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California says 'no more'

Antiquated HIV law is history


California Governor Jerry Brown has signed into law landmark legislation to reform outdated laws that unfairly criminalized and stigmatized people living with HIV.

Senate Bill (SB) 239 was authored by Sen. Scott Wiener (D-San Francisco) and Asm. Todd Gloria (D-San Diego) and cosponsored by Equality California, the ACLU of California, APLA Health, Black AIDS Institute, Lambda Legal and Positive Women’s Network – USA. These organizations are part of Californians for HIV Criminalization Reform (CHCR), a broad coalition of people living with HIV, HIV and health service providers, civil rights organizations and public health professionals dedicated to ending the criminalization of people living with HIV in California.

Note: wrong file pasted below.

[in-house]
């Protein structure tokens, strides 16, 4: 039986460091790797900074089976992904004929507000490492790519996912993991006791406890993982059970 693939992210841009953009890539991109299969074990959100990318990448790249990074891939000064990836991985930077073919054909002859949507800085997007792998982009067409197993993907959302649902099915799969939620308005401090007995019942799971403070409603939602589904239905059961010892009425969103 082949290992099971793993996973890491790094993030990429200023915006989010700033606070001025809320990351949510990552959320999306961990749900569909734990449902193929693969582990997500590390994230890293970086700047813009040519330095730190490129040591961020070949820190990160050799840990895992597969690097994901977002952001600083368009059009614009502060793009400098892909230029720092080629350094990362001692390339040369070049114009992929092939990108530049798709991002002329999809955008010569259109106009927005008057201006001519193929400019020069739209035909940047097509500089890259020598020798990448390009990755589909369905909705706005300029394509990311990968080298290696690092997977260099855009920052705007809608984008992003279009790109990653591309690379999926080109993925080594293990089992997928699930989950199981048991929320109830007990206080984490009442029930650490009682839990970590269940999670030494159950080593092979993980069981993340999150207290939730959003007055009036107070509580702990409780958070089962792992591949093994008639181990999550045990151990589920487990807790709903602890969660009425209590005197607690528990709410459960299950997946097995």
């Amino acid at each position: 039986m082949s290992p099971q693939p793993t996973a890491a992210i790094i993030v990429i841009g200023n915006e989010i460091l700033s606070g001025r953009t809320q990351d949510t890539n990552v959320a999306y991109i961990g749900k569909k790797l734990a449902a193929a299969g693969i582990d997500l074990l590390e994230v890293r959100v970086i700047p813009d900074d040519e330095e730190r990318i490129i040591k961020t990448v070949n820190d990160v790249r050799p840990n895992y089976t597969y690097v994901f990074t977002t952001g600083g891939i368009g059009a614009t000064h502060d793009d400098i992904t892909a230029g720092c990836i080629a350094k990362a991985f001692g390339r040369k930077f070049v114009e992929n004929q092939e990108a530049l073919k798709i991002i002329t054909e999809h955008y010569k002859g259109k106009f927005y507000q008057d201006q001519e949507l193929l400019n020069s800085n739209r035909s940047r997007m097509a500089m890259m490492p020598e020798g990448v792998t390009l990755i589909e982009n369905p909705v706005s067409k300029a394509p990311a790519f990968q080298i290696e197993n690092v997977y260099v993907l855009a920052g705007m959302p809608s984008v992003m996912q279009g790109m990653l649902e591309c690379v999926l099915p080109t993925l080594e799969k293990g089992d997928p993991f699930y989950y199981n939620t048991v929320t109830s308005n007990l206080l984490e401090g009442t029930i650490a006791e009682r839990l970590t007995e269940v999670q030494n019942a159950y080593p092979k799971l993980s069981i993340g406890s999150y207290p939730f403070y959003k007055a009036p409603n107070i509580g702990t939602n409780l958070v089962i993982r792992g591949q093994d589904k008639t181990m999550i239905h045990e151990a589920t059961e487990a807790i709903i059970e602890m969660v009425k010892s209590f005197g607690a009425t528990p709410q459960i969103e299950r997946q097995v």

SB 239 updates California criminal law to approach transmission of HIV in the same way as transmission of other serious communicable diseases. It also brings California statutes up to date with the current understanding of HIV prevention, treatment and transmission.

The bill fulfills a key goal of the National HIV/AIDS Strategy and is consistent with guidance from the U.S. Department of Justice and with California’s “Getting to Zero” HIV transmission reduction strategy.

“The passage of SB239 marks tremendous progress for Californians living with HIV. Laws that criminalize HIV positive status are not based on science–they are based solely on hysteria and fear--and essentially create an underclass of people diagnosed with a disease, placing us at risk for discrimination and even violence,” said Naina Khanna, executive director of Positive Women’s Network, a national membership body of women living with HIV and a proud co-sponsor of SB 239.

“Today, California has proved once again that is a national leader on protecting safety, dignity and human rights for all its residents.”